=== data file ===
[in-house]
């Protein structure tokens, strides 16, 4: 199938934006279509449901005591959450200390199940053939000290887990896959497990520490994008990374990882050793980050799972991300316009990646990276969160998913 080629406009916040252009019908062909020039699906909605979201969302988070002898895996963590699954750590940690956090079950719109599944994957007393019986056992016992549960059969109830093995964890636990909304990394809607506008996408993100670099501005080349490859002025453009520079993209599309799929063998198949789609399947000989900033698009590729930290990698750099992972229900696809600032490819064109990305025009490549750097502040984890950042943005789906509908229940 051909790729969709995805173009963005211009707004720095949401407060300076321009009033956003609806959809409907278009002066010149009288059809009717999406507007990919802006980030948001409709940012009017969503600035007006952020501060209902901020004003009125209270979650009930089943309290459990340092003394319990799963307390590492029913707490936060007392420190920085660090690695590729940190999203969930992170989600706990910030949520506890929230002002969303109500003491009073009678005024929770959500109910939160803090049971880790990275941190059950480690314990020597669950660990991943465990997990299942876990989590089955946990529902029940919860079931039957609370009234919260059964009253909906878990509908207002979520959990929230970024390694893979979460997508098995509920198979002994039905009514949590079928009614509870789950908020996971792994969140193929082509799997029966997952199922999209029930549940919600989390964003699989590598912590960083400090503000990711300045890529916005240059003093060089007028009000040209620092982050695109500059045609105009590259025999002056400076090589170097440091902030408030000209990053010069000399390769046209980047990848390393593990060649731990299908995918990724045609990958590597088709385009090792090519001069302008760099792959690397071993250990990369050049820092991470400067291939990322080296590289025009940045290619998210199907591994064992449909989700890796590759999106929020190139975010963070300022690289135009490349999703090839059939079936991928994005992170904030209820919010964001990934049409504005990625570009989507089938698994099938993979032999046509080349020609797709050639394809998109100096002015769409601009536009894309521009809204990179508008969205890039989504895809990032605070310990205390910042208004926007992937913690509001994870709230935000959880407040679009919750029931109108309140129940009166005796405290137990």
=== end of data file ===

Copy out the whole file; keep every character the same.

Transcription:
[in-house]
């Protein structure tokens, strides 16, 4: 199938934006279509449901005591959450200390199940053939000290887990896959497990520490994008990374990882050793980050799972991300316009990646990276969160998913 080629406009916040252009019908062909020039699906909605979201969302988070002898895996963590699954750590940690956090079950719109599944994957007393019986056992016992549960059969109830093995964890636990909304990394809607506008996408993100670099501005080349490859002025453009520079993209599309799929063998198949789609399947000989900033698009590729930290990698750099992972229900696809600032490819064109990305025009490549750097502040984890950042943005789906509908229940 051909790729969709995805173009963005211009707004720095949401407060300076321009009033956003609806959809409907278009002066010149009288059809009717999406507007990919802006980030948001409709940012009017969503600035007006952020501060209902901020004003009125209270979650009930089943309290459990340092003394319990799963307390590492029913707490936060007392420190920085660090690695590729940190999203969930992170989600706990910030949520506890929230002002969303109500003491009073009678005024929770959500109910939160803090049971880790990275941190059950480690314990020597669950660990991943465990997990299942876990989590089955946990529902029940919860079931039957609370009234919260059964009253909906878990509908207002979520959990929230970024390694893979979460997508098995509920198979002994039905009514949590079928009614509870789950908020996971792994969140193929082509799997029966997952199922999209029930549940919600989390964003699989590598912590960083400090503000990711300045890529916005240059003093060089007028009000040209620092982050695109500059045609105009590259025999002056400076090589170097440091902030408030000209990053010069000399390769046209980047990848390393593990060649731990299908995918990724045609990958590597088709385009090792090519001069302008760099792959690397071993250990990369050049820092991470400067291939990322080296590289025009940045290619998210199907591994064992449909989700890796590759999106929020190139975010963070300022690289135009490349999703090839059939079936991928994005992170904030209820919010964001990934049409504005990625570009989507089938698994099938993979032999046509080349020609797709050639394809998109100096002015769409601009536009894309521009809204990179508008969205890039989504895809990032605070310990205390910042208004926007992937913690509001994870709230935000959880407040679009919750029931109108309140129940009166005796405290137990």